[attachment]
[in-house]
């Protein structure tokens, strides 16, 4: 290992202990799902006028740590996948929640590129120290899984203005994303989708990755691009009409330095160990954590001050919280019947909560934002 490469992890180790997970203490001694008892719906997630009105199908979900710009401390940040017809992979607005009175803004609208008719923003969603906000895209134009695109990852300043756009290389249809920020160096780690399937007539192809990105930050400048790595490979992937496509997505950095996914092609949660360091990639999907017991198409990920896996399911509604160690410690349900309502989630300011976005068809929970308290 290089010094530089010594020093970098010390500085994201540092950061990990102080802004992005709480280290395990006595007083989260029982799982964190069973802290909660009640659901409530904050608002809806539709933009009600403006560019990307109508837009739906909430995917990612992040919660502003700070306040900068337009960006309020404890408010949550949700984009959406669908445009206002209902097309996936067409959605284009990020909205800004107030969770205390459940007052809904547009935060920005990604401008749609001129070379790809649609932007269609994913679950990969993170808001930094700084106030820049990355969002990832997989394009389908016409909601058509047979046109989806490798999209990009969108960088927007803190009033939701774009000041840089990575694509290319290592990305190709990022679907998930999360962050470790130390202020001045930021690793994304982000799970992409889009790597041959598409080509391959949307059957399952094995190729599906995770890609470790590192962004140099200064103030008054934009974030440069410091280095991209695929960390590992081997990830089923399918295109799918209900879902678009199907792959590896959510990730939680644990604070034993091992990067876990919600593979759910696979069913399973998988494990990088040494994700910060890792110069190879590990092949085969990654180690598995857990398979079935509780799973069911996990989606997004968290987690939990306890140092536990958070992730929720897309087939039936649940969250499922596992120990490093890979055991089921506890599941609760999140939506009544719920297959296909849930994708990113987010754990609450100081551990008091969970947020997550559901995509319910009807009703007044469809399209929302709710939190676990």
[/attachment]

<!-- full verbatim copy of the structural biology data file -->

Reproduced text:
[in-house]
């Protein structure tokens, strides 16, 4: 290992202990799902006028740590996948929640590129120290899984203005994303989708990755691009009409330095160990954590001050919280019947909560934002 490469992890180790997970203490001694008892719906997630009105199908979900710009401390940040017809992979607005009175803004609208008719923003969603906000895209134009695109990852300043756009290389249809920020160096780690399937007539192809990105930050400048790595490979992937496509997505950095996914092609949660360091990639999907017991198409990920896996399911509604160690410690349900309502989630300011976005068809929970308290 290089010094530089010594020093970098010390500085994201540092950061990990102080802004992005709480280290395990006595007083989260029982799982964190069973802290909660009640659901409530904050608002809806539709933009009600403006560019990307109508837009739906909430995917990612992040919660502003700070306040900068337009960006309020404890408010949550949700984009959406669908445009206002209902097309996936067409959605284009990020909205800004107030969770205390459940007052809904547009935060920005990604401008749609001129070379790809649609932007269609994913679950990969993170808001930094700084106030820049990355969002990832997989394009389908016409909601058509047979046109989806490798999209990009969108960088927007803190009033939701774009000041840089990575694509290319290592990305190709990022679907998930999360962050470790130390202020001045930021690793994304982000799970992409889009790597041959598409080509391959949307059957399952094995190729599906995770890609470790590192962004140099200064103030008054934009974030440069410091280095991209695929960390590992081997990830089923399918295109799918209900879902678009199907792959590896959510990730939680644990604070034993091992990067876990919600593979759910696979069913399973998988494990990088040494994700910060890792110069190879590990092949085969990654180690598995857990398979079935509780799973069911996990989606997004968290987690939990306890140092536990958070992730929720897309087939039936649940969250499922596992120990490093890979055991089921506890599941609760999140939506009544719920297959296909849930994708990113987010754990609450100081551990008091969970947020997550559901995509319910009807009703007044469809399209929302709710939190676990």